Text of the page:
A long-sought moment
There comes a moment in any creative project, whether writing, painting, composing, or anything else, when the work suddenly comes alive in your hands. What was a mass of disconnected materials mystically congeals and takes on a life of its own. You become almost an observer rather than a creator — you are a midwife to a new birth.
It is for this moment that all creators live. Instead of cogitating and anguishing, you rush around in a kind of dionysian frenzy. “Yes, this!” “No, not that!” Decisions come fast, seeming to be made for you rather than by you. You don’t want to sleep because the project inhabits your dreams. You don’t want to leave because you might come upon a discovery that cries out to be made at that very second.
I have reached this point on the Joseph book. I am no longer creating it, I am discovering it. I don’t know whether what I discover will be great or mediocre, or if it will have a good and successful life. But right now I don’t care. I am watching something come alive by my efforts, and that is enough.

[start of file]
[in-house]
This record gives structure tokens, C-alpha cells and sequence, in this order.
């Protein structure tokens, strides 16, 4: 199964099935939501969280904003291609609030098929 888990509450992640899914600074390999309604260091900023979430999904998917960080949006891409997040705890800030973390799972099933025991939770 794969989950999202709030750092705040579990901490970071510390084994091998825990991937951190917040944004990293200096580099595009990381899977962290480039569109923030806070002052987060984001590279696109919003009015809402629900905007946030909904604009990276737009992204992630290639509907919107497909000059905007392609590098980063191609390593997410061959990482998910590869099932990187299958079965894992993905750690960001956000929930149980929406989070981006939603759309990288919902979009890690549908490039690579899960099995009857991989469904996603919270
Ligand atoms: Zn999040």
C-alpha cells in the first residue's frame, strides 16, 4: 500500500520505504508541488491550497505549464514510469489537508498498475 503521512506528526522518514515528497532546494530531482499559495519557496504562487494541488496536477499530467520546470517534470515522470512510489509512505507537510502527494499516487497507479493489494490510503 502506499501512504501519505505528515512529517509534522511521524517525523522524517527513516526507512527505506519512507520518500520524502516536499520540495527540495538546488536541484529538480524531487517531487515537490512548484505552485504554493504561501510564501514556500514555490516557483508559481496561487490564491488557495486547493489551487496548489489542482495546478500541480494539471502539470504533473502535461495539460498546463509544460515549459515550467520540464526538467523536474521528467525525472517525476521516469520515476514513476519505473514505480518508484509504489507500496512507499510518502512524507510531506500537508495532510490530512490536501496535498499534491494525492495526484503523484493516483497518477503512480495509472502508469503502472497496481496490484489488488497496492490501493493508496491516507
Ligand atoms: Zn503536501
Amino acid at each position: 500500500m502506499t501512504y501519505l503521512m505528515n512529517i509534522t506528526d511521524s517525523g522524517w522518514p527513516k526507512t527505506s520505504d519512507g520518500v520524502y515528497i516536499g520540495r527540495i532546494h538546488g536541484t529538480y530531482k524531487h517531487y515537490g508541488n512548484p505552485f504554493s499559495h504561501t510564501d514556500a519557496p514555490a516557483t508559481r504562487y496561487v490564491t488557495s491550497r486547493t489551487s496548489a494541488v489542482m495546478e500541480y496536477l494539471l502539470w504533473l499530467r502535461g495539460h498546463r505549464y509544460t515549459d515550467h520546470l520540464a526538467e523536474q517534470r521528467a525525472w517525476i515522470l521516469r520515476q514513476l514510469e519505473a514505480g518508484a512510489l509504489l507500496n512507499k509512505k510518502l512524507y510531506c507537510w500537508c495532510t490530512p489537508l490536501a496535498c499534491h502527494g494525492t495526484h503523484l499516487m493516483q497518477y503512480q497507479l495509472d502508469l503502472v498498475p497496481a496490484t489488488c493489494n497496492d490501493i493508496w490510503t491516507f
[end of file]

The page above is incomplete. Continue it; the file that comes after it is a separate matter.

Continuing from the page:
I mention this partly to let you know, and partly by way of justification for the paucity of my entries on this site. I have not forgotten, I’ve just been overtaken.
The responses to my requests for ideas have been fascinating. They seem to fall into three areas: Open the door wider on Native American life and belief; write a kind of spiritual “mein kampf,” explaining my own personal struggles rather than addressing broad, spiritual themes; and write another book that speaks to the spiritual dimension of the ordinary. I’m chewing on all of this, and it will bear heavily on what I propose to publishers once Joseph is complete.
For now, it’s back to the manuscript, though. I’m so curious to see what will come out of this three-plus year effort. If, as Leonardo said, the quality of the work is in direct proportion to the gestation period, this should be something. Then again, it could be “a mightly labor for the birth of a mouse.”
But we’ll never know until it is born. So, I’m back to work. Catch you all soon with, I hope, more news on the headstone. It was supposed to be installed by Memorial Day. You’ll be the first to know.Posted on: May 20, 2004knerburn